We all realise that the car industry in Malta has changed but have we really understood to what extent?
When the registration tax changed in 2009, and the sterling exchange rate was in our favour, people started looking at the prices of second-hand cars in the UK and realised that they could buy a sporty, high-end brand, just a few years old, for the price of a new, relatively boring family sedan. Who would not be tempted?
Until then, authorised dealers used to sell over half the new cars – 4,424 out of 8,381 in 2008. All of a sudden, everything changed. In 2009, a stunning 15,140 cars were purchased and registered in Malta – and only 5,404 were bought new from the importers. The rest were used.
The ensuing years saw over 13,000 cars a year brought into Malta and used cars surpassed new ones each year, even though the gap has narrowed somewhat.
But perhaps what has gone unnoticed is how many cars were bought by individuals who rejected not only the new car importers but also the used car dealers: 41 per cent of them over the 2009-2014 period.
Such a dramatic upheaval in any sector would be hard. It is perhaps even more dramatic when you look at its history. The new car importers are mostly family firms who have been around for decades, some of them building empires that were founded on their car business.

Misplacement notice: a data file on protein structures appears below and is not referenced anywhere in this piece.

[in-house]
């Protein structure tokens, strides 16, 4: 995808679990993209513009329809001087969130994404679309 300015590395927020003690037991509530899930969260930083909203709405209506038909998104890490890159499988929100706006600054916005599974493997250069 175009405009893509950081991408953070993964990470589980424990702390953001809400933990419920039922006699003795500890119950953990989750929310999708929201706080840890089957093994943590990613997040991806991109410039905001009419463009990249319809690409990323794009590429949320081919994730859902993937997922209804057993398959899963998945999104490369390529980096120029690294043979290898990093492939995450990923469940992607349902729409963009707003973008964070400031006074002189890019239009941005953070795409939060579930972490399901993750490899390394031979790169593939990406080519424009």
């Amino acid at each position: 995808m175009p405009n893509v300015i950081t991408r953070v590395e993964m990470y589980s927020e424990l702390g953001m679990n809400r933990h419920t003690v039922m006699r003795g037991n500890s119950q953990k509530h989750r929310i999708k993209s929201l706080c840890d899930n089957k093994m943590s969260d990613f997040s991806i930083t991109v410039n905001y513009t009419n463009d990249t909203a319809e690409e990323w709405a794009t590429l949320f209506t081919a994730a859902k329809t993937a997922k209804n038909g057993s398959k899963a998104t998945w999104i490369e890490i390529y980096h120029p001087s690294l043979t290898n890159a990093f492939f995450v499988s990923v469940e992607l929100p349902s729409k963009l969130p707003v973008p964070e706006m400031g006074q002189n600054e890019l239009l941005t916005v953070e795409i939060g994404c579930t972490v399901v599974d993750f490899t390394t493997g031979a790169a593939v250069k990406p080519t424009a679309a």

Used-car dealers, on the other hand, cover a whole spectrum, from those who trade second-hand cars parked by the side of the road with handwritten signs on them to ones whose showrooms are packed with luxury cars.
The two sides, as is clear from the main story in this Observer, detest each other, insisting that each side is exploiting loopholes and regulations that distort the level playing field. As we tend to do so often in Malta, we caricaturise the issue, reducing complex situations to black and white: New car importers write off used car dealers as “cowboys” who tamper with mileage and offer warranties that are impossible to invoke. Used-car dealers portray authorised dealers as greedy titans rubbing their hands with glee because they have exclusivity over their brands and can raise their profit margins.
Maybe that was true. Maybe it still is to some extent. But the reality is that some authorised dealers lost their brands because they could not invest sufficiently to meet the never-ending demands of the manufacturers. Others have had to merge to survive in the competitive market. Yet others had to start importing used cars themselves.
Used-car importers have been forced to invest in showrooms and trained staff, and to offer warranties. And the consumer has not a shred of sympathy for either. He knows that the price in Malta is the result of government-imposed registration tax, transportation costs and economies of scale, for cars as it is for nearly everything else. But he also knows that he has a choice.
The importers are arguing that the government should forego millions of euros in registration tax in order to level the playing field.
They might be better off educating customers about cost structures and valuation lacunae, servicing requirements and warranties, emissions and fuel efficiencies, so that customers can weigh up the cost against the risks involved with getting a used car and make an informed decision. Because as it is, 41 per cent are making that choice.
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